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Customer Review

20 of 23 people found the following review helpful
3.0 out of 5 stars Tries to be realistic, but is sometimes just cynical, 25 Aug. 2008
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This review is from: Italian Neighbours: An Englishman in Verona (Paperback)
Tim Parks has a habit of writing on subjects I'm fascinated by - Italy, football, education - so it's a bit odd that I tend to find his books hard-going and uninspiring. A Season in Verona seemed to me the work of a man who had no real enthusiasm for football, and Italian Neighbours reads like the diatribe of a bitter foreigner against a Veneto suburb and its inhabitants.

I believe Parks is trying to write an antidote to those travel books that come over all misty-eyed about sunsets in Tuscany, and so on - and I'm all for that. But there's no balance here: the book goes into considerable detail (it is 30-40% overlong) about the numerous petty annoyances of life in Italy, but has very little to say about what makes the Veneto, or its people, interesting. As one reviewer says below, Parks can be quite cruel, and often snobbish, about people who seem to be trying to be friendly towards him - this book is about his friends, but you suspect they're not friends with him now. At the same time, he has almost nothing to say about his wife, which is an odd balance, or lack of it.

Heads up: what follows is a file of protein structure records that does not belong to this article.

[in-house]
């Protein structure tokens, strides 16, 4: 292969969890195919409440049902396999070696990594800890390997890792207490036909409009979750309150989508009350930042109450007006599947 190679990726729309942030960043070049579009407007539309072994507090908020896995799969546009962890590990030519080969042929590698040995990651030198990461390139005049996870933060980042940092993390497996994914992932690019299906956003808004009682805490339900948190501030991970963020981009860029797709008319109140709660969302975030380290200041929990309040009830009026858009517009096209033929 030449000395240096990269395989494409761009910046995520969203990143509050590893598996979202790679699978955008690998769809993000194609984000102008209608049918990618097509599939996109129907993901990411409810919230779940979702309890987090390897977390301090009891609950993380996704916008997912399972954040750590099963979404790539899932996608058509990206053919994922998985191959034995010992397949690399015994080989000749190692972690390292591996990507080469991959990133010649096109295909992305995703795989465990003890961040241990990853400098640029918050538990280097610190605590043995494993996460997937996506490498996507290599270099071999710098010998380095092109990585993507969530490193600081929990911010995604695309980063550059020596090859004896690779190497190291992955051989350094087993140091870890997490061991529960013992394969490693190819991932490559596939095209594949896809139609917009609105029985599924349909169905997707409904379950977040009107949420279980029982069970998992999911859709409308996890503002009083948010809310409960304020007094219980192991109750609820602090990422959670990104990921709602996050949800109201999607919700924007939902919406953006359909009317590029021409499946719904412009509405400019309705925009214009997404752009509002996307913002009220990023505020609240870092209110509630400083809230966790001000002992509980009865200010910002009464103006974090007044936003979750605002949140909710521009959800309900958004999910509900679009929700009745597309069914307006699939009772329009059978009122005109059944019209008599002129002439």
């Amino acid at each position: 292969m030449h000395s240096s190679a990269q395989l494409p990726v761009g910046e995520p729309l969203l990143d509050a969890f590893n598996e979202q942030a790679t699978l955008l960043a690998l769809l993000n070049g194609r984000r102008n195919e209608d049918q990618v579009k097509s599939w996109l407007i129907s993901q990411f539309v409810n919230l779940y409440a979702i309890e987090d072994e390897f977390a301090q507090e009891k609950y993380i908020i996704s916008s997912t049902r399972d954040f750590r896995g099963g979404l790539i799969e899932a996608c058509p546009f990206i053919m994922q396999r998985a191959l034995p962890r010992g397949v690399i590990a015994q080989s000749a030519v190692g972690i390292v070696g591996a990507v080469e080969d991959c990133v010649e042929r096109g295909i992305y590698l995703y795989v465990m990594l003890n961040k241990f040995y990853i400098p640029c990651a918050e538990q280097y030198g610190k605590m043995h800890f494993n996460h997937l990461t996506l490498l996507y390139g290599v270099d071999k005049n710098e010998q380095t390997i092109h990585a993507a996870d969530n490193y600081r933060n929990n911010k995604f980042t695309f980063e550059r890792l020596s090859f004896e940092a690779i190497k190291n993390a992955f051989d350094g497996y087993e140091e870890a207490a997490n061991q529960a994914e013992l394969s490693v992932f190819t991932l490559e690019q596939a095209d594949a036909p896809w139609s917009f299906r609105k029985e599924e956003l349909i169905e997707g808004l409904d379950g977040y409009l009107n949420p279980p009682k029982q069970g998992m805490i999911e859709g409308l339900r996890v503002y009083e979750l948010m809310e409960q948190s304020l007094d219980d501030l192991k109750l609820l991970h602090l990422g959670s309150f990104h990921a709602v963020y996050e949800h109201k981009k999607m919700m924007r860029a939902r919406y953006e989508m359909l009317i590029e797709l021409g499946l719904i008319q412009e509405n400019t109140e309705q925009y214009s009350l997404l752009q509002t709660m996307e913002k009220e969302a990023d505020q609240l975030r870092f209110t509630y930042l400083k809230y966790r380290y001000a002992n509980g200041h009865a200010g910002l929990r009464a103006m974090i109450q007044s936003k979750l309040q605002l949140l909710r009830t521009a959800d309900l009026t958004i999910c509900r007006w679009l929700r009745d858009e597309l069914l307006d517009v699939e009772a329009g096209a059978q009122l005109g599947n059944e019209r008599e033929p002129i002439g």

Finally, there are a few stylistc quirks that make Parks an occasionally annoying read. He has a thing about starting sentences with verbs, such as 'Starts the author sentences with verbs often in this book', though that's a personal gripe. More importantly, he repeats the same observations time and again, particularly when describing people, so that he reduces them to a caricature. I think it's meant to be funny. So he lives opposite a woman who sweeps her patio with a broom every night? Great, but don't tell me 58 times in 200 pages.

There are some interesting chapters, especially those on cemeteries, bribery and the three types of job in Italy. But ultimately this book is what happens when you aim at realism and hit cynicism instead.
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Showing 1-2 of 2 posts in this discussion
Initial post: 3 Jul 2013 16:00:18 BDT
Bell Tower says:
Hi, I think your spot on . His latest book is more of the same, in the sense that the preoccupation of Italian trains and net works, and a desire to see the South is obliterated by himself and how he locates himself into Italian life. He seems unhappy that he is perceived as an outsider - still, after all the years he has lived there - and his tone when interacting with various people along the way sometimes comes across as superior. Enjoyed the review.

Posted on 29 Jul 2014 20:33:30 BDT
Lola Brown says:
I completely agree with your review. I simply don't understand the praise and fascination for this author. I am reading his first two books just to get an idea of what modern Italy is really like but I am struggling to get through them. I don't like his writing style and he does repeat himself often. There is no magic in his writing for me at all.
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